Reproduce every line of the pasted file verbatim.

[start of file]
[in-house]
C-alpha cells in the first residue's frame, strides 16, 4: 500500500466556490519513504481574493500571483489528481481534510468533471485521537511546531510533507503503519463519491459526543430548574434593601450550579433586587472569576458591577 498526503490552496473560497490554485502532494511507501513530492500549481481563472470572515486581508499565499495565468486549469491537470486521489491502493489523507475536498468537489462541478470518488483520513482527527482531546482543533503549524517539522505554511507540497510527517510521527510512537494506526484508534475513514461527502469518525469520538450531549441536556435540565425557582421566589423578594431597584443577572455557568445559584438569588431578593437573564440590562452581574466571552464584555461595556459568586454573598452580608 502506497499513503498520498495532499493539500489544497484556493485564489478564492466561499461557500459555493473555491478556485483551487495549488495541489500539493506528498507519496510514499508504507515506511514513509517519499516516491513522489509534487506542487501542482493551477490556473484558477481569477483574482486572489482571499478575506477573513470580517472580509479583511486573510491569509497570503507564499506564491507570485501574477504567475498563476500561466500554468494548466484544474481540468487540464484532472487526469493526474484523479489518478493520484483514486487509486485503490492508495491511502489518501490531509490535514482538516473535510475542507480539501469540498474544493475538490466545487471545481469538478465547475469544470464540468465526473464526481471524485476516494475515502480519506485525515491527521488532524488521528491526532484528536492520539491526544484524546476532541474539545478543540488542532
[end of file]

[in-house]
C-alpha cells in the first residue's frame, strides 16, 4: 500500500466556490519513504481574493500571483489528481481534510468533471485521537511546531510533507503503519463519491459526543430548574434593601450550579433586587472569576458591577 498526503490552496473560497490554485502532494511507501513530492500549481481563472470572515486581508499565499495565468486549469491537470486521489491502493489523507475536498468537489462541478470518488483520513482527527482531546482543533503549524517539522505554511507540497510527517510521527510512537494506526484508534475513514461527502469518525469520538450531549441536556435540565425557582421566589423578594431597584443577572455557568445559584438569588431578593437573564440590562452581574466571552464584555461595556459568586454573598452580608 502506497499513503498520498495532499493539500489544497484556493485564489478564492466561499461557500459555493473555491478556485483551487495549488495541489500539493506528498507519496510514499508504507515506511514513509517519499516516491513522489509534487506542487501542482493551477490556473484558477481569477483574482486572489482571499478575506477573513470580517472580509479583511486573510491569509497570503507564499506564491507570485501574477504567475498563476500561466500554468494548466484544474481540468487540464484532472487526469493526474484523479489518478493520484483514486487509486485503490492508495491511502489518501490531509490535514482538516473535510475542507480539501469540498474544493475538490466545487471545481469538478465547475469544470464540468465526473464526481471524485476516494475515502480519506485525515491527521488532524488521528491526532484528536492520539491526544484524546476532541474539545478543540488542532